by Richard Bonham, July 9
In the Big Life Operations room we have a board that that lists all the elephants killed over the last 2 1/2 years. It’s grim reading, but at least most of the deaths have a remark beside them that indicates the poachers associated with the killing have been arrested, or at least the ivory has been recovered.
It’s been a point of pride amongst the rangers that since January this year, we have not had to add one new incident.
But two weeks ago, we had to add two more killed elephants to the board. One was a clear-cut poaching case, another was speared whilst raiding a farmers crop of maize. This was a big bull, one of the last remaining in the ecosystem, and thus critical to the ongoing survival of the population. He could not be identified as the hyenas had chewed away too much of his remains.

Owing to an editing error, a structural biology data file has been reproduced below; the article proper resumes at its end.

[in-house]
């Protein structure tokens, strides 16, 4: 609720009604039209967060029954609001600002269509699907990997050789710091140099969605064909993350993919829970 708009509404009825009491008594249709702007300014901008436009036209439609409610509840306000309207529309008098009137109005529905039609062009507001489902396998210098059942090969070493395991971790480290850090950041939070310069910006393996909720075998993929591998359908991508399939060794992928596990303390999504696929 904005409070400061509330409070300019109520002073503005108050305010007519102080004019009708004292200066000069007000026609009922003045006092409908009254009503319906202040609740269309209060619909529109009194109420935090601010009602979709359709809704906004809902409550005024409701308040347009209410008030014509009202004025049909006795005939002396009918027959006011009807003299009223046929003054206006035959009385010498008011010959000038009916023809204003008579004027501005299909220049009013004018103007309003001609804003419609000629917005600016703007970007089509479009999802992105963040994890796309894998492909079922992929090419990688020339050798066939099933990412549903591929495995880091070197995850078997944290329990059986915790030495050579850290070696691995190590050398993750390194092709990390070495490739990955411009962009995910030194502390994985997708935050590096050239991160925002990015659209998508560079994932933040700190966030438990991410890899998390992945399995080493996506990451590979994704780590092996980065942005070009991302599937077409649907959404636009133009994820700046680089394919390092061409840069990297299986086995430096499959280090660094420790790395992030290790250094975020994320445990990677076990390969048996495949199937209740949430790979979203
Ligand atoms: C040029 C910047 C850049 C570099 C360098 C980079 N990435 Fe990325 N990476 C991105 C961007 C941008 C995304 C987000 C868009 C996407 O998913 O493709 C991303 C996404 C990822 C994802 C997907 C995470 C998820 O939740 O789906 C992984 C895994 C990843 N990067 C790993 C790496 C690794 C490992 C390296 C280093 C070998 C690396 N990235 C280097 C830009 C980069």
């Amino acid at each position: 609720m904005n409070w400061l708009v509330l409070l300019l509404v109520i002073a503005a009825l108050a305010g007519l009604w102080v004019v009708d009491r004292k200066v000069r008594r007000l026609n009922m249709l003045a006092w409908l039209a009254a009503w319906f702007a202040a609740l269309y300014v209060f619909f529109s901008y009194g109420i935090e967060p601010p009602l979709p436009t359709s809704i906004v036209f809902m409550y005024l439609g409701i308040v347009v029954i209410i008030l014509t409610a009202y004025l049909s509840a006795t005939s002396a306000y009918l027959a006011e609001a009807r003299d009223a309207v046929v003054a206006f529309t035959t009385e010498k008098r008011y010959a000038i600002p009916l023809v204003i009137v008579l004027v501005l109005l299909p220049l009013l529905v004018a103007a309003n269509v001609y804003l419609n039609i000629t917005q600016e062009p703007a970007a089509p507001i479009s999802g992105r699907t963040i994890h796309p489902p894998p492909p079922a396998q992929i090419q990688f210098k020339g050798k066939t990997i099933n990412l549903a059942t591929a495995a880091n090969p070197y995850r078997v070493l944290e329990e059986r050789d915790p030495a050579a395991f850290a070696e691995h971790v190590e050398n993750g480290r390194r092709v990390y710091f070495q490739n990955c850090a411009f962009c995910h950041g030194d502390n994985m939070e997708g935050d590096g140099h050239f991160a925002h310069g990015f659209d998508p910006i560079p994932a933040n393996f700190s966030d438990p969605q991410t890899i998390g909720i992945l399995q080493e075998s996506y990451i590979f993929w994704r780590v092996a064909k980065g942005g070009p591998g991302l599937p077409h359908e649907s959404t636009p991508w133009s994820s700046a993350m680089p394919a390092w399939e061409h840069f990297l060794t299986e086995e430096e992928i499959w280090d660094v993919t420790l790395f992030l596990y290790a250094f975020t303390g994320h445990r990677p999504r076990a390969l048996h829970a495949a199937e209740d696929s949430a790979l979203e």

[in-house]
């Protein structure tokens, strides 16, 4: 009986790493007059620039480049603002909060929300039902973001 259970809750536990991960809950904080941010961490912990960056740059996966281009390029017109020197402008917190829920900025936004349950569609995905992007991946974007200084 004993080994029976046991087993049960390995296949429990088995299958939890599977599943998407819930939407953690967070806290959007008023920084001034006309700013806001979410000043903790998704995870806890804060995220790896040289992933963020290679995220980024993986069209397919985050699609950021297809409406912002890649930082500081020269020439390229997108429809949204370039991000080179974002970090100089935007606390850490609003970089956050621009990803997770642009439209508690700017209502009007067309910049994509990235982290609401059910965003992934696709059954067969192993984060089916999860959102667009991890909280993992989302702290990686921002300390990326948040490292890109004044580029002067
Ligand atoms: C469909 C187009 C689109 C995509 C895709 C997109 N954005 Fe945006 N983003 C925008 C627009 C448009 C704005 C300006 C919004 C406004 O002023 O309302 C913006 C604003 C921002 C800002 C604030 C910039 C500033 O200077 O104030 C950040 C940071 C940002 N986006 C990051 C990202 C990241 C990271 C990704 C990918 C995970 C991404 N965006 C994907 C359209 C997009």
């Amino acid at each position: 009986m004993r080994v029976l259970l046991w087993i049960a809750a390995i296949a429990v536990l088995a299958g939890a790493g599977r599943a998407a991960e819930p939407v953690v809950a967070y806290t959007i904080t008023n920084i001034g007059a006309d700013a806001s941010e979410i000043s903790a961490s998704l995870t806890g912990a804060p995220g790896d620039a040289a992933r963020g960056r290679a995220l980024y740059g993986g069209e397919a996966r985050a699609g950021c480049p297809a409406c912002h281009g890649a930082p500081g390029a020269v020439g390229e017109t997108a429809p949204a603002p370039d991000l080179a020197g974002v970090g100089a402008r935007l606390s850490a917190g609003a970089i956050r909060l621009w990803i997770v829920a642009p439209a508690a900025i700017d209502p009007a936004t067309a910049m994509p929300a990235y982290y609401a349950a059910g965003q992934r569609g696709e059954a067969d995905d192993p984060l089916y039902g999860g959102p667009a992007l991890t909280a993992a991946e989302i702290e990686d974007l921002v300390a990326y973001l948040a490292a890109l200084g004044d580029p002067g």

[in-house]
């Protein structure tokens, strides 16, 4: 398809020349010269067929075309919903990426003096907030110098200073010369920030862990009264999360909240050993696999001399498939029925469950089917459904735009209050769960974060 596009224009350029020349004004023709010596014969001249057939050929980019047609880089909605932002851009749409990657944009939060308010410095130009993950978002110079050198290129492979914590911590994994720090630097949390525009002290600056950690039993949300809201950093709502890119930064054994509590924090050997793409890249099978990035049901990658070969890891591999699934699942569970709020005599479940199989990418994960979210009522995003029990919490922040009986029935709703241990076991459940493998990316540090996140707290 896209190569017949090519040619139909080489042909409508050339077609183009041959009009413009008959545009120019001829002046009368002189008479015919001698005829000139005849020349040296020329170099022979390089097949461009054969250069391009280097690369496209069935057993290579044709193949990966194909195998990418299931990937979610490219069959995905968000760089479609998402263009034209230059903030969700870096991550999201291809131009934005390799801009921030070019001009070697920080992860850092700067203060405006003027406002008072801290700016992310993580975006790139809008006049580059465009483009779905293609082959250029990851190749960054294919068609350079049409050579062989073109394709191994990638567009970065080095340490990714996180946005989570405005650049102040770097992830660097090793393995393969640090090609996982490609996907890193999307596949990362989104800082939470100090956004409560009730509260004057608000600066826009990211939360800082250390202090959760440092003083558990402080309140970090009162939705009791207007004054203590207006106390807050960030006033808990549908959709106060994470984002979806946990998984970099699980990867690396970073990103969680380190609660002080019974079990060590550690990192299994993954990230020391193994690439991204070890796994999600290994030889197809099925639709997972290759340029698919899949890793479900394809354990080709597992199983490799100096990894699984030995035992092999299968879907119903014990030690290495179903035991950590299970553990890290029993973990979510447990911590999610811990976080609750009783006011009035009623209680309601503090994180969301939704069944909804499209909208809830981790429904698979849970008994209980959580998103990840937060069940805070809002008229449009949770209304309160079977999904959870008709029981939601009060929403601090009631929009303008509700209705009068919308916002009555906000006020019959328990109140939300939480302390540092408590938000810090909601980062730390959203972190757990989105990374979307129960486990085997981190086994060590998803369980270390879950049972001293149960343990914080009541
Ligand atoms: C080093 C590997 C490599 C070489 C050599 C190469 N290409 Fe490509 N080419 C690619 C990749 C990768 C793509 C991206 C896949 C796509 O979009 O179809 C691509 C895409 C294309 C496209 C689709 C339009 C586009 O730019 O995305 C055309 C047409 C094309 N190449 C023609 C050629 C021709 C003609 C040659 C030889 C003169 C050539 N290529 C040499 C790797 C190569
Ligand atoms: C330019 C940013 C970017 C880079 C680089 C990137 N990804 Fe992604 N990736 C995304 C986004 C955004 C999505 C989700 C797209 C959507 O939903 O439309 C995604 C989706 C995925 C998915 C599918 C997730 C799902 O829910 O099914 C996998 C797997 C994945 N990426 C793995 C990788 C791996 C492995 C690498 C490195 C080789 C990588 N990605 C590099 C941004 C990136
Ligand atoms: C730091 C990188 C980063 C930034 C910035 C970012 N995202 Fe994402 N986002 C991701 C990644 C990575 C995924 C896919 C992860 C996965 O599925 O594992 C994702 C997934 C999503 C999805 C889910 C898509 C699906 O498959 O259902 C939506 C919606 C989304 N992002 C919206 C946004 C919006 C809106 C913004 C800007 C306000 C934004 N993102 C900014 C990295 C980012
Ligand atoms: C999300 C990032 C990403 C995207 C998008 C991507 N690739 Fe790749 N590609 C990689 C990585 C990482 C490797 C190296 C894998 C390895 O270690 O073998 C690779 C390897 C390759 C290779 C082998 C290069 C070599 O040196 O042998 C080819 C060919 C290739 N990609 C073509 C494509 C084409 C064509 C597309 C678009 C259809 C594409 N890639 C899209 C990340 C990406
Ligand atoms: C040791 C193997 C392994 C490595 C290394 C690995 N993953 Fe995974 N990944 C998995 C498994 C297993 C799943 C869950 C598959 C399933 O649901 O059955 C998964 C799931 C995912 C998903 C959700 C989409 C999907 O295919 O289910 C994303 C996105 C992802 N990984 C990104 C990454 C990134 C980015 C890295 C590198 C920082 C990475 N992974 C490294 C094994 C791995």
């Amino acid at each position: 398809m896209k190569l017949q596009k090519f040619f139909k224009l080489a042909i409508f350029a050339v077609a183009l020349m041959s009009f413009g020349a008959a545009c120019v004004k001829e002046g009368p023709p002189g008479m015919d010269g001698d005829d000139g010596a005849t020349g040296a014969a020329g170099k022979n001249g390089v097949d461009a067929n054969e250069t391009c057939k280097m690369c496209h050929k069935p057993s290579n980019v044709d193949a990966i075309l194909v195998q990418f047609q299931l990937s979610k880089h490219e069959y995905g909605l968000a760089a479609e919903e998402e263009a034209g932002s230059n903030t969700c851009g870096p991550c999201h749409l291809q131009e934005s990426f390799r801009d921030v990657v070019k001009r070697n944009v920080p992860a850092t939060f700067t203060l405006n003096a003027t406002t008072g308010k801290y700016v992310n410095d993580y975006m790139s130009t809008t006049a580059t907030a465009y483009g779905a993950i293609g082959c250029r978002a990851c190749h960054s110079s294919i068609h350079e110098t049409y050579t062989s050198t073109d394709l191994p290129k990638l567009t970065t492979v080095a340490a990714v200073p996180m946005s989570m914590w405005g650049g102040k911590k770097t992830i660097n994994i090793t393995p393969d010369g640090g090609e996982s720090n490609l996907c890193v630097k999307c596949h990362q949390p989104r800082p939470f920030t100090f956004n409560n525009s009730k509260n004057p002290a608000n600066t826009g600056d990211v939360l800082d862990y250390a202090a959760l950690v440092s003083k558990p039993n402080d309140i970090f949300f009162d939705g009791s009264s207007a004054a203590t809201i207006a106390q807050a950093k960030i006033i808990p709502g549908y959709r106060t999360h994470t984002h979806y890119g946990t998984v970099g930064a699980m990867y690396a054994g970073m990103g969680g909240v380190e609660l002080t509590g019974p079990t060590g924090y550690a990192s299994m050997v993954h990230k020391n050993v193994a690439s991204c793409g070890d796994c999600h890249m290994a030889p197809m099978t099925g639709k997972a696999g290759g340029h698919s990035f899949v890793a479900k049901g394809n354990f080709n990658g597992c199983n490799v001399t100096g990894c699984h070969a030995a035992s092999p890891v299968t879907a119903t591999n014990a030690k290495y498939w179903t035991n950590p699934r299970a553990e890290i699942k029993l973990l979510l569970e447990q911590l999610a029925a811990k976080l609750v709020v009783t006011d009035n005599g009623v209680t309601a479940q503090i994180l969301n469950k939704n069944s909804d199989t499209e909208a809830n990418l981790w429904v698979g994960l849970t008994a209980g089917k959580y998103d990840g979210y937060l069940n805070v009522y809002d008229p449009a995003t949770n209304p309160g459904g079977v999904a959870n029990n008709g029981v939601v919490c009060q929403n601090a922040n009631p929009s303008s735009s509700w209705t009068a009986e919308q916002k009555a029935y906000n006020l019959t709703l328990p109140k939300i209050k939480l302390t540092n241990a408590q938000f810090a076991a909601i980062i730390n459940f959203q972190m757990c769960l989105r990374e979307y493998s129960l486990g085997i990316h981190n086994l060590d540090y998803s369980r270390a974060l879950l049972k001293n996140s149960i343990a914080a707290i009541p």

In both cases, the Ivory was taken, so we have to regard it as poaching and a failure on our part. And in both cases, we were about two weeks late in finding the carcasses, which leaves a cold trail to follow :
On one, we have no leads, but on the other, we have a suspect on the run, so hopefully only a matter of time until we pick him up.
Compared to other elephant areas in Africa, we have done well, but what’s happened in the last few weeks is a reminder that there is no room for complacency, especially as we also hear the black market price for ivory is still on the way up, and we must now brace ourselves for more killings.
The attached photo is of a group of poisoned arrows found on an elephant poacher we arrested last month. Each of those spears hitting the right spot is another elephant that would have died an agonizing slow death.
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